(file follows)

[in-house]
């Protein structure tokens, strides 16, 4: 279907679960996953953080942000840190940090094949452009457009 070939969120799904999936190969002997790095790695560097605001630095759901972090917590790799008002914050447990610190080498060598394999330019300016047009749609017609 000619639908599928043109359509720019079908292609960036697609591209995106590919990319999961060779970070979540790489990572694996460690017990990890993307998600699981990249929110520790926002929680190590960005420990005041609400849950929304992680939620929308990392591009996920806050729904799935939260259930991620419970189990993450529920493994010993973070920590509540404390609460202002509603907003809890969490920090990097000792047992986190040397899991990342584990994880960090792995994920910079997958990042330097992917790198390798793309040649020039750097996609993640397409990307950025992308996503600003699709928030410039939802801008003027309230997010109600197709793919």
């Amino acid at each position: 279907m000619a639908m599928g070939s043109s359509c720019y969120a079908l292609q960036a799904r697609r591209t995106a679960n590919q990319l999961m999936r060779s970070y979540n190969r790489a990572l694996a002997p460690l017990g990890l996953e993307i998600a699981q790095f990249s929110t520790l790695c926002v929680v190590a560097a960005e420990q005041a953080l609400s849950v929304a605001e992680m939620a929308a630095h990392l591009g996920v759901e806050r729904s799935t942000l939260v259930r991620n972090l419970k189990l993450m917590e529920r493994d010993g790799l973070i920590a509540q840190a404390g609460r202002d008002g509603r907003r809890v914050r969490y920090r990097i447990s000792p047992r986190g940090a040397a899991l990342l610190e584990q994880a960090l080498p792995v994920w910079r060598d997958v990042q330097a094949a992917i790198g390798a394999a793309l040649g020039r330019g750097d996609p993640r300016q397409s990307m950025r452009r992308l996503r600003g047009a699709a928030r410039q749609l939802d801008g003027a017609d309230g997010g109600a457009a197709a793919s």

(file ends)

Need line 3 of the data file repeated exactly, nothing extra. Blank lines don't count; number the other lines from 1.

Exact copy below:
């Amino acid at each position: 279907m000619a639908m599928g070939s043109s359509c720019y969120a079908l292609q960036a799904r697609r591209t995106a679960n590919q990319l999961m999936r060779s970070y979540n190969r790489a990572l694996a002997p460690l017990g990890l996953e993307i998600a699981q790095f990249s929110t520790l790695c926002v929680v190590a560097a960005e420990q005041a953080l609400s849950v929304a605001e992680m939620a929308a630095h990392l591009g996920v759901e806050r729904s799935t942000l939260v259930r991620n972090l419970k189990l993450m917590e529920r493994d010993g790799l973070i920590a509540q840190a404390g609460r202002d008002g509603r907003r809890v914050r969490y920090r990097i447990s000792p047992r986190g940090a040397a899991l990342l610190e584990q994880a960090l080498p792995v994920w910079r060598d997958v990042q330097a094949a992917i790198g390798a394999a793309l040649g020039r330019g750097d996609p993640r300016q397409s990307m950025r452009r992308l996503r600003g047009a699709a928030r410039q749609l939802d801008g003027a017609d309230g997010g109600a457009a197709a793919s």